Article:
Court Rules That Researching a Platform's Hidden Biases Isn't a Criminal Offense

Illustration for article entitled Court Rules That Researching a a Platforms Hidden Biases Is not a Criminal Offense

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In recent years, the idea of ​​algorithmic bias – or completely real or usually conspiratorial—Is something that pops up in conversations from specialized Internet groups and White House officials equal. And now, investigators and tech journalists are legal free to explore these problems to your heart’s content – at least reasonably. After almost a year battle between the ACLU and Attorney General William Barr, a federal court eventually ruled that researching sites to discover their biases is not a violation of the Computer Fraud And Abuse Act or CFAA.

In a statement, an ACLU lawyer, Esha Bhandari, said the decision will help “ensure that companies can be held liable for violations of civil rights in the digital age”.

“Researchers who test online platforms for discriminatory and breaching data practices provide a public service,” she added. “They shouldn’t fear federal prosecution for running the 21st-century equivalent of anti-discrimination audit tests.”

Since last May, the ACLU goes from toe to toe with the AG on behalf of “academics, researchers, and journalists,” who may have said, violating a platform or a site’s Terms of Service as part of their investigation. Under CFAA, something like scraping a site’s publicly available information, creating multiple accounts, or submitting false information exceeds “authorized access” by law, which can technically be construed as a criminal offense.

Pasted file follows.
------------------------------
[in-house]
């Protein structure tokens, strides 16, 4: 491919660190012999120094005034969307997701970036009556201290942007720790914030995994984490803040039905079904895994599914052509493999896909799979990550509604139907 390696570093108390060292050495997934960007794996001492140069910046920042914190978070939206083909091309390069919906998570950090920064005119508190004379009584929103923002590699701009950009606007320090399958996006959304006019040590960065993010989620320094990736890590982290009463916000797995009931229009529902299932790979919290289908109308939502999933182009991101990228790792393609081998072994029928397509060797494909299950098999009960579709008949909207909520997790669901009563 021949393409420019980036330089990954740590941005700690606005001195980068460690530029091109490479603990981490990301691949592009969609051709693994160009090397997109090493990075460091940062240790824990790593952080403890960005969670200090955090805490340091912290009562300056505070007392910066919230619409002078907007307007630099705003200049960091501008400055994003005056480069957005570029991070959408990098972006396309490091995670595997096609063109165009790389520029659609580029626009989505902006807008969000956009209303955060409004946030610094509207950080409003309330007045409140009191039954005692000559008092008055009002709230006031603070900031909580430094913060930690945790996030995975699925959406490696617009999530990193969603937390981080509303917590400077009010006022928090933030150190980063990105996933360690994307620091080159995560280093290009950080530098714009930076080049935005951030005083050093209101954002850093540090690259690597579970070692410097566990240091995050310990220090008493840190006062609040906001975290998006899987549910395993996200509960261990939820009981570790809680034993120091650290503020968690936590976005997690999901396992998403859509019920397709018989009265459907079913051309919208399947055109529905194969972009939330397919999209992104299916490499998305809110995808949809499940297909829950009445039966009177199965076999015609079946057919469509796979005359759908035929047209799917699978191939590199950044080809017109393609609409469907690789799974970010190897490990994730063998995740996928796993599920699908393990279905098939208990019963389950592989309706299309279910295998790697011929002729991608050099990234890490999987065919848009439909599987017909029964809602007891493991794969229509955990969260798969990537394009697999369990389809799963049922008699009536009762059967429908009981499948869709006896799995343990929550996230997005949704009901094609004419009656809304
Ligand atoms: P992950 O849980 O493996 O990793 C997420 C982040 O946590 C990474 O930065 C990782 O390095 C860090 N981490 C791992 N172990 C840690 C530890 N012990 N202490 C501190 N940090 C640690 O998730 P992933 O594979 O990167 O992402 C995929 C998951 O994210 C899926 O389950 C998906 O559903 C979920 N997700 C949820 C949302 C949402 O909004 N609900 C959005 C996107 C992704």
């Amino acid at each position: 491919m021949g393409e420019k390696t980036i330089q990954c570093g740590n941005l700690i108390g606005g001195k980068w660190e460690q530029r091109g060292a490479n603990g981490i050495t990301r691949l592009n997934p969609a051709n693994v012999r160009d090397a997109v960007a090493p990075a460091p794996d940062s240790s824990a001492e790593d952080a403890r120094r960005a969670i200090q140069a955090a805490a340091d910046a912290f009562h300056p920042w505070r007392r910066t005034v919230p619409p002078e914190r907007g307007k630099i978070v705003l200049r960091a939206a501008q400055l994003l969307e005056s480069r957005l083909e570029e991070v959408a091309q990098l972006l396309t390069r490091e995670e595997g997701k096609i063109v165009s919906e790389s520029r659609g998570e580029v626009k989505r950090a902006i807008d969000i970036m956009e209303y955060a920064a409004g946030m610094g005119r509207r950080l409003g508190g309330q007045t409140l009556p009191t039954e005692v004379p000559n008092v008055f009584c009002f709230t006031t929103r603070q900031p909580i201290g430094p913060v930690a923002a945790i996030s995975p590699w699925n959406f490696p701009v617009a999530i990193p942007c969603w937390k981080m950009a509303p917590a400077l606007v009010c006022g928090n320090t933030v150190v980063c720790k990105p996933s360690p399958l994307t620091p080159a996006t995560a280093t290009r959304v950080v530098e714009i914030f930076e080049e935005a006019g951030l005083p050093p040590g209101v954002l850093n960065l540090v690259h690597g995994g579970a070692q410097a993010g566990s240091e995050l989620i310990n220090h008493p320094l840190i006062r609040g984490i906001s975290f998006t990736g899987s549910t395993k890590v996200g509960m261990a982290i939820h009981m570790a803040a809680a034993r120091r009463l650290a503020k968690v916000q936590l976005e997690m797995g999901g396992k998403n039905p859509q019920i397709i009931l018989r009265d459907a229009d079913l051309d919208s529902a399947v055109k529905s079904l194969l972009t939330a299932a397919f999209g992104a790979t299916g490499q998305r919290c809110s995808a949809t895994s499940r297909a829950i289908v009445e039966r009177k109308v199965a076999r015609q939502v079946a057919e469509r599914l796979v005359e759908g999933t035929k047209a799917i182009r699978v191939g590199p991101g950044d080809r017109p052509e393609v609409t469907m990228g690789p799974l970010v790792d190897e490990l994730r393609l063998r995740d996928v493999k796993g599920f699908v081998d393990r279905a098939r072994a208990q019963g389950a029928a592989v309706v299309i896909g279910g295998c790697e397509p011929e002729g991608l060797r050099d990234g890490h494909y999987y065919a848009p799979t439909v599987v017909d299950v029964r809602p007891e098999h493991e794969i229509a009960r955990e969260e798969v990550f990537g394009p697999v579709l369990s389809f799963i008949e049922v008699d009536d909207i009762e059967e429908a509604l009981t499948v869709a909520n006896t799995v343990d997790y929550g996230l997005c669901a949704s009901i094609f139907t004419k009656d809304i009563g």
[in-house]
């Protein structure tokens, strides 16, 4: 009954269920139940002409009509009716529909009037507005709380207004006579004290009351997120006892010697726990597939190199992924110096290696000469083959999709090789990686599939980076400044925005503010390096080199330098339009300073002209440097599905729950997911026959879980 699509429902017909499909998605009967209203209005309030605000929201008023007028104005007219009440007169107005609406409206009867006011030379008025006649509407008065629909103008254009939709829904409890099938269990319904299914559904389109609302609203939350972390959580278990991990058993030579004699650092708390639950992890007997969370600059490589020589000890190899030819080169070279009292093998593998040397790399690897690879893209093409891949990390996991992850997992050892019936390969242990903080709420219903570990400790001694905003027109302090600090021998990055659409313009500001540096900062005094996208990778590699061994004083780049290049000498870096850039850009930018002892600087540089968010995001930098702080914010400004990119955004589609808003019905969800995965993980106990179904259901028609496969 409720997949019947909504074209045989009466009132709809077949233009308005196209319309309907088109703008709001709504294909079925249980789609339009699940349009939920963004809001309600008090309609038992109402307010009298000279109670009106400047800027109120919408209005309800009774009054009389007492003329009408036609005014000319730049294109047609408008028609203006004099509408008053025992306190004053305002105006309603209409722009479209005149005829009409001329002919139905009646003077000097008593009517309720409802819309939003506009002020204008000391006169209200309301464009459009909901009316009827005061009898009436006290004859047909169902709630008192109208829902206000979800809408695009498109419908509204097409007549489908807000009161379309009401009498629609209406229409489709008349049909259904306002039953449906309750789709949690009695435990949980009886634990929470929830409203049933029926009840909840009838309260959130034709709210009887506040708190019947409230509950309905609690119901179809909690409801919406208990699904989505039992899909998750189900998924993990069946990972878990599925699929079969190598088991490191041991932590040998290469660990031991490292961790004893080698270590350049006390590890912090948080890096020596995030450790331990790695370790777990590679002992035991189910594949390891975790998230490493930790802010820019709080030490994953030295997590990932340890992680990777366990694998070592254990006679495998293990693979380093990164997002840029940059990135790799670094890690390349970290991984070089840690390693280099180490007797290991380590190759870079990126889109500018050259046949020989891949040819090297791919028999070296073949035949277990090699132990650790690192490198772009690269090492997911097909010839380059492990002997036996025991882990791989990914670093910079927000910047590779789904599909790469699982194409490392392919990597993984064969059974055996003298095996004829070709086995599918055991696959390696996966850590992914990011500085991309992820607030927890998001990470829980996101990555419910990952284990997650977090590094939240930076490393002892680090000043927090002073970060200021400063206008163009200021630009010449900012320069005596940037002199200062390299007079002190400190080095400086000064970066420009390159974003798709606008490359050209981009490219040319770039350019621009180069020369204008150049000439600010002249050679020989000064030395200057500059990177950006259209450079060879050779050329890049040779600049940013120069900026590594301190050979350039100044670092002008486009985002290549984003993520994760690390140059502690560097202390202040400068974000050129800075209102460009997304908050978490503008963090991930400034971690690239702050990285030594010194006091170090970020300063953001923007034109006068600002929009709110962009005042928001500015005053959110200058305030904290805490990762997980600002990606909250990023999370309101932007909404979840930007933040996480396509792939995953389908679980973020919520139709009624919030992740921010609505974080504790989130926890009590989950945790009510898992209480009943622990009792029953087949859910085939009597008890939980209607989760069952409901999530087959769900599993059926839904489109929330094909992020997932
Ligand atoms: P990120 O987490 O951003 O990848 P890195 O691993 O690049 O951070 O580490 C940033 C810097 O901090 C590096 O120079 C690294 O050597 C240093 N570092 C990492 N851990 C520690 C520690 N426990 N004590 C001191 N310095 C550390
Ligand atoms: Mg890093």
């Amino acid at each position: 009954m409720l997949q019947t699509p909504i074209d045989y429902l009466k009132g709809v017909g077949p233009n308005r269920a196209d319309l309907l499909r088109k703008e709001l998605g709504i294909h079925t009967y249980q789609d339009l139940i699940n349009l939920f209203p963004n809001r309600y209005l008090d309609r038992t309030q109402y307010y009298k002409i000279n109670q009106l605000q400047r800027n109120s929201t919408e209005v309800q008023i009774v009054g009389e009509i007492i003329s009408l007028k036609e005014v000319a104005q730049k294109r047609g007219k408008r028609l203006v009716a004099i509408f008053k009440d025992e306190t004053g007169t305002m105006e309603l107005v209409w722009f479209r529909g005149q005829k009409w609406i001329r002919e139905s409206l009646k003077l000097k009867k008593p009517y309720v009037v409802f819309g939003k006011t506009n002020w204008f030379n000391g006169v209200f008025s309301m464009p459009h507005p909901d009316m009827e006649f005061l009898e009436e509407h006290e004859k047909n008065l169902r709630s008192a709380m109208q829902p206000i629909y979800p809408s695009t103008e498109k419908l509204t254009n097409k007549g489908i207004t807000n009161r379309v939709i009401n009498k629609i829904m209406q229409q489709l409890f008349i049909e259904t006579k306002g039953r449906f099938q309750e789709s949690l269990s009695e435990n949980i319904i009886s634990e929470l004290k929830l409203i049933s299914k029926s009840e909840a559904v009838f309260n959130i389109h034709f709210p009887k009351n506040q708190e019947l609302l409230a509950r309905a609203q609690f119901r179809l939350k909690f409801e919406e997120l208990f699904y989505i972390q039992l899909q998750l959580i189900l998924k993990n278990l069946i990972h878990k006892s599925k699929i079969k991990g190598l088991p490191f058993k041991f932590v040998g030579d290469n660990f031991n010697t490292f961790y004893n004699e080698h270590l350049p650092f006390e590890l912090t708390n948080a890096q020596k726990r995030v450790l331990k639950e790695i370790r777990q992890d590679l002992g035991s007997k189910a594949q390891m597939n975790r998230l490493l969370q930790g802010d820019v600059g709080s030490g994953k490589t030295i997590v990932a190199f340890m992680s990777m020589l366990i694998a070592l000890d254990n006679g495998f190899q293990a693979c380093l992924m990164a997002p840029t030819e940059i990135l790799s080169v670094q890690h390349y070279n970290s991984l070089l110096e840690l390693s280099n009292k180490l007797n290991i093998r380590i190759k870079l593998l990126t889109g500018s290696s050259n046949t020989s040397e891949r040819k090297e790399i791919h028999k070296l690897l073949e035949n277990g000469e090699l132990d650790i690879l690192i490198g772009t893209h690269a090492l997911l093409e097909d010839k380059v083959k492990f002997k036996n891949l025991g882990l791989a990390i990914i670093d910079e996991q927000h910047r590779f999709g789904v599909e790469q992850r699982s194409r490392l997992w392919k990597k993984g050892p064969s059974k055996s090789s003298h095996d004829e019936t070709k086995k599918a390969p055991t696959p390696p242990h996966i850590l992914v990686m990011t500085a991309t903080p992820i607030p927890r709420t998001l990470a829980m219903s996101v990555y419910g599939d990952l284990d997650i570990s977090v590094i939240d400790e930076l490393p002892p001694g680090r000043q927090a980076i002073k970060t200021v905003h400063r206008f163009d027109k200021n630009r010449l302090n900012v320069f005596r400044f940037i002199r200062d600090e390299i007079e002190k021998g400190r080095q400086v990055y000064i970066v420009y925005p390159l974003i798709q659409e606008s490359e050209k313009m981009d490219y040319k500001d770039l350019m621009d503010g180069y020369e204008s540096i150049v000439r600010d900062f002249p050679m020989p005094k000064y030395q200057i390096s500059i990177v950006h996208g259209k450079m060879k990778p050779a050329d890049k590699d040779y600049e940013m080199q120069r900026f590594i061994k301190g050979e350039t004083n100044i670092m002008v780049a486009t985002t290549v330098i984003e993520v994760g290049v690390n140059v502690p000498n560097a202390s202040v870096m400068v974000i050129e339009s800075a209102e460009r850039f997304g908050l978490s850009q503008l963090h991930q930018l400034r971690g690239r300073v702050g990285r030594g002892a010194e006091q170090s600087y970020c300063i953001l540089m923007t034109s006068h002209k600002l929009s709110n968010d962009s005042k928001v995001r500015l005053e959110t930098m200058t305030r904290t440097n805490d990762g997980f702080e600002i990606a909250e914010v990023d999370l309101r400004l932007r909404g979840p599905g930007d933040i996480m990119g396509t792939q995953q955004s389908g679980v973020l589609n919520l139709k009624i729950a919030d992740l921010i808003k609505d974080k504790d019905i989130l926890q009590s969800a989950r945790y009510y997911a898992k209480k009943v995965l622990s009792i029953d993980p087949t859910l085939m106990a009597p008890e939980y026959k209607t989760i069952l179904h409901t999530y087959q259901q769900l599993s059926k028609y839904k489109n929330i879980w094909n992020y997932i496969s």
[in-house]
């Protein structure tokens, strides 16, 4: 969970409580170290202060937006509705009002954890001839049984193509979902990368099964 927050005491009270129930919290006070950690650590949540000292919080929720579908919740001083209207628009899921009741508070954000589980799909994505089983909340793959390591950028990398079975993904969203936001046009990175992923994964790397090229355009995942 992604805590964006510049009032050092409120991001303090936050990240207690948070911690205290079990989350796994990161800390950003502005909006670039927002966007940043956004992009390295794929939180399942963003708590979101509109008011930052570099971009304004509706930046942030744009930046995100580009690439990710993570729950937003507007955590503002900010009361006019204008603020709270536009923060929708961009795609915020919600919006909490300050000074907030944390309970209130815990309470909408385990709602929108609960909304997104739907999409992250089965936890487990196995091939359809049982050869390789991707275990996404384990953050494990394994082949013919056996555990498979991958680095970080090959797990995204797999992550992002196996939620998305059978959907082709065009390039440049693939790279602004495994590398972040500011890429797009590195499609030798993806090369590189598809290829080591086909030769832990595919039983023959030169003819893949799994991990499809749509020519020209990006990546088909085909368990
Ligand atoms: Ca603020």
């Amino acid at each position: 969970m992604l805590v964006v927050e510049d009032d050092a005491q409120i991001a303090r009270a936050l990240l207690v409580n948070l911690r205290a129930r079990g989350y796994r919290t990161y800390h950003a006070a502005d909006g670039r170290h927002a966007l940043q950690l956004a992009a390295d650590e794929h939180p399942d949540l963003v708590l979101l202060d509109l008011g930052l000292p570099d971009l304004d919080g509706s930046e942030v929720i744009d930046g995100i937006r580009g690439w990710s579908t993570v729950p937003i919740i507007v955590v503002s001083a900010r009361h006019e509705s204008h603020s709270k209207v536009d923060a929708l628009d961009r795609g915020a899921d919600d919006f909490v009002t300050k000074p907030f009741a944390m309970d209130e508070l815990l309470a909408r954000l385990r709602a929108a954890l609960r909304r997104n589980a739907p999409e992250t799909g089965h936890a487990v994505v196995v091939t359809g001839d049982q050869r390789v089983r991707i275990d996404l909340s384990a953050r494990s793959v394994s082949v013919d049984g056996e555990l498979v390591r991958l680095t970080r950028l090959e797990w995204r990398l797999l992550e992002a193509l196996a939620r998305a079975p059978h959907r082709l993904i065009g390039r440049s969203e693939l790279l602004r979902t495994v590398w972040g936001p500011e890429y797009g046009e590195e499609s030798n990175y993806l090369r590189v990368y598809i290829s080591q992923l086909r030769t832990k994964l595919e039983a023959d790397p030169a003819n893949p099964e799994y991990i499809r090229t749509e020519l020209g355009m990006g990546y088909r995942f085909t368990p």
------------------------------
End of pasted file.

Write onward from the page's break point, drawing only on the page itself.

In other words, as a researcher wanted to investigate whether a site discriminated against users to the left or right of the political spectrum (or users who are one race versus the other) who technically have to violate the site and CFAA terms of service to do so.

To be honest, there are some good reasons that these sites contain provisions against things like multiple accounts per user, ingrained in their Terms of Service. Twitter, for example adopted this provision to keep spam on its platform low, like so Facebook. And while the threat of a possible consequence certainly hasn’t stopped scammers from buying, sell and hoard Multiple accounts at any given time, the threat of a CFAA-based crackdown has certainly made researchers pause in the past – and keep them from monitoring and investigating the sites and services they investigate, the ACLU said.

This was the same statement made by John Bates, judge of the DC area last weekend, who reached it the decision that a good reading of the CFAA the majority of academic research – even if that research conflicts a Site’s Terms of Service.

It is still unclear whether the government plans to contest the ruling or whether private companies will make their own arguments against it. LinkedIn this month tried to appeal his own CFAA ruling, which found that third party analysis company hiQ was in fact not inconsistent with CFAA by scraping publicly available data on its site. According to the Bates ruling, a company like LinkedIn is still free to remove these companies – or individual researchers – from their network, but they cannot use a federal mandate to do so.


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